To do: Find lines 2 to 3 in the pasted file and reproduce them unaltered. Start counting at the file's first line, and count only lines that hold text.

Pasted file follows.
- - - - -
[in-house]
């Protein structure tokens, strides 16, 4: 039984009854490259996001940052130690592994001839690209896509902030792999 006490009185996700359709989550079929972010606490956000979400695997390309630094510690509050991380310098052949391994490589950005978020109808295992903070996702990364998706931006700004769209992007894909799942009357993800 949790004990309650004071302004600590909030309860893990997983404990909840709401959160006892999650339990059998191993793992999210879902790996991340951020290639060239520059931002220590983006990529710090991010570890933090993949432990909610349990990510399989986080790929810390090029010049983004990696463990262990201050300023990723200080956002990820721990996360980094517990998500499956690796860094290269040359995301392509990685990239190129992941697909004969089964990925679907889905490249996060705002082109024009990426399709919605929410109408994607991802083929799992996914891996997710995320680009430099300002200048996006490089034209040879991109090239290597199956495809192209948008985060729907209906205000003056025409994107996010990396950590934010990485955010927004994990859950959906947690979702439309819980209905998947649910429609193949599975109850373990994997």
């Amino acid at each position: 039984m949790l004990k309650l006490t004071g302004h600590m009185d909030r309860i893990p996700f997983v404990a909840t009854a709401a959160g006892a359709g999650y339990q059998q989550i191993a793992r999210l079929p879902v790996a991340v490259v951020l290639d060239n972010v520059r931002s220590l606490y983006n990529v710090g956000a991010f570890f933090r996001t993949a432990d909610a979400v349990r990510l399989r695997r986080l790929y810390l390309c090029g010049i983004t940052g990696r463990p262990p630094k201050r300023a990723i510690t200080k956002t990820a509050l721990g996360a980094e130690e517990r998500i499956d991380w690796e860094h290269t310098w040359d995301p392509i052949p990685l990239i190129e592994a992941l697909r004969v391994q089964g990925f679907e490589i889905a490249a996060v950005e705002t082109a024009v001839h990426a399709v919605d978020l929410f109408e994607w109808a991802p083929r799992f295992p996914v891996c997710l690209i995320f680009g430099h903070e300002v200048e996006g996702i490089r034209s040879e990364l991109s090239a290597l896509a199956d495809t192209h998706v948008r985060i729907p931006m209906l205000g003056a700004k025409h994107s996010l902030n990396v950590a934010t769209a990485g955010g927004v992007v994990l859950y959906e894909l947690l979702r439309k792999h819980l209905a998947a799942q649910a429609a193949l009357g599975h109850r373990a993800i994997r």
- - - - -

């Protein structure tokens, strides 16, 4: 039984009854490259996001940052130690592994001839690209896509902030792999 006490009185996700359709989550079929972010606490956000979400695997390309630094510690509050991380310098052949391994490589950005978020109808295992903070996702990364998706931006700004769209992007894909799942009357993800 949790004990309650004071302004600590909030309860893990997983404990909840709401959160006892999650339990059998191993793992999210879902790996991340951020290639060239520059931002220590983006990529710090991010570890933090993949432990909610349990990510399989986080790929810390090029010049983004990696463990262990201050300023990723200080956002990820721990996360980094517990998500499956690796860094290269040359995301392509990685990239190129992941697909004969089964990925679907889905490249996060705002082109024009990426399709919605929410109408994607991802083929799992996914891996997710995320680009430099300002200048996006490089034209040879991109090239290597199956495809192209948008985060729907209906205000003056025409994107996010990396950590934010990485955010927004994990859950959906947690979702439309819980209905998947649910429609193949599975109850373990994997």
């Amino acid at each position: 039984m949790l004990k309650l006490t004071g302004h600590m009185d909030r309860i893990p996700f997983v404990a909840t009854a709401a959160g006892a359709g999650y339990q059998q989550i191993a793992r999210l079929p879902v790996a991340v490259v951020l290639d060239n972010v520059r931002s220590l606490y983006n990529v710090g956000a991010f570890f933090r996001t993949a432990d909610a979400v349990r990510l399989r695997r986080l790929y810390l390309c090029g010049i983004t940052g990696r463990p262990p630094k201050r300023a990723i510690t200080k956002t990820a509050l721990g996360a980094e130690e517990r998500i499956d991380w690796e860094h290269t310098w040359d995301p392509i052949p990685l990239i190129e592994a992941l697909r004969v391994q089964g990925f679907e490589i889905a490249a996060v950005e705002t082109a024009v001839h990426a399709v919605d978020l929410f109408e994607w109808a991802p083929r799992f295992p996914v891996c997710l690209i995320f680009g430099h903070e300002v200048e996006g996702i490089r034209s040879e990364l991109s090239a290597l896509a199956d495809t192209h998706v948008r985060i729907p931006m209906l205000g003056a700004k025409h994107s996010l902030n990396v950590a934010t769209a990485g955010g927004v992007v994990l859950y959906e894909l947690l979702r439309k792999h819980l209905a998947a799942q649910a429609a193949l009357g599975h109850r373990a993800i994997r």